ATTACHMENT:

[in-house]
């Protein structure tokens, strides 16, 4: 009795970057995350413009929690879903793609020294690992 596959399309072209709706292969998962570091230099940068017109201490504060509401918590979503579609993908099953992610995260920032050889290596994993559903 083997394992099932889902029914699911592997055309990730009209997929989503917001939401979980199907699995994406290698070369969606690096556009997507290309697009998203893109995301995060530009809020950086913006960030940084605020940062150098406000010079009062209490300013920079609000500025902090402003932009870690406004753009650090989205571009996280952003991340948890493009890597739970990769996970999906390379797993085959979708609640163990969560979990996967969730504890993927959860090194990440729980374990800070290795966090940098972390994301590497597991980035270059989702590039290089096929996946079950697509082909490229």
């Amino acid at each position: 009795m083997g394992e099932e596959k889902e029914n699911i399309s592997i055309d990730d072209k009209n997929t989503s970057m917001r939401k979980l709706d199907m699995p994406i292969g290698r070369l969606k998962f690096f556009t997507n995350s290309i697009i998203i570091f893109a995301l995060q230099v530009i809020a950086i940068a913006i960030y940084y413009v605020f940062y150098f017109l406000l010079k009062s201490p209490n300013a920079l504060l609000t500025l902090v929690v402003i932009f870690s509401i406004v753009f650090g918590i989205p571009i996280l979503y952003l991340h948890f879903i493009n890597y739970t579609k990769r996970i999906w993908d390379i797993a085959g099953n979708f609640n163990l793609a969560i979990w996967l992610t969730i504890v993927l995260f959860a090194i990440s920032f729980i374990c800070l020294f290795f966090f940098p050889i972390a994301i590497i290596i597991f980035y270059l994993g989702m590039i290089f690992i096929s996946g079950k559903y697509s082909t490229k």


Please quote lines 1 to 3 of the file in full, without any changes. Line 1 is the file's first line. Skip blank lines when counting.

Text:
[in-house]
């Protein structure tokens, strides 16, 4: 009795970057995350413009929690879903793609020294690992 596959399309072209709706292969998962570091230099940068017109201490504060509401918590979503579609993908099953992610995260920032050889290596994993559903 083997394992099932889902029914699911592997055309990730009209997929989503917001939401979980199907699995994406290698070369969606690096556009997507290309697009998203893109995301995060530009809020950086913006960030940084605020940062150098406000010079009062209490300013920079609000500025902090402003932009870690406004753009650090989205571009996280952003991340948890493009890597739970990769996970999906390379797993085959979708609640163990969560979990996967969730504890993927959860090194990440729980374990800070290795966090940098972390994301590497597991980035270059989702590039290089096929996946079950697509082909490229």
């Amino acid at each position: 009795m083997g394992e099932e596959k889902e029914n699911i399309s592997i055309d990730d072209k009209n997929t989503s970057m917001r939401k979980l709706d199907m699995p994406i292969g290698r070369l969606k998962f690096f556009t997507n995350s290309i697009i998203i570091f893109a995301l995060q230099v530009i809020a950086i940068a913006i960030y940084y413009v605020f940062y150098f017109l406000l010079k009062s201490p209490n300013a920079l504060l609000t500025l902090v929690v402003i932009f870690s509401i406004v753009f650090g918590i989205p571009i996280l979503y952003l991340h948890f879903i493009n890597y739970t579609k990769r996970i999906w993908d390379i797993a085959g099953n979708f609640n163990l793609a969560i979990w996967l992610t969730i504890v993927l995260f959860a090194i990440s920032f729980i374990c800070l020294f290795f966090f940098p050889i972390a994301i590497i290596i597991f980035y270059l994993g989702m590039i290089f690992i096929s996946g079950k559903y697509s082909t490229k």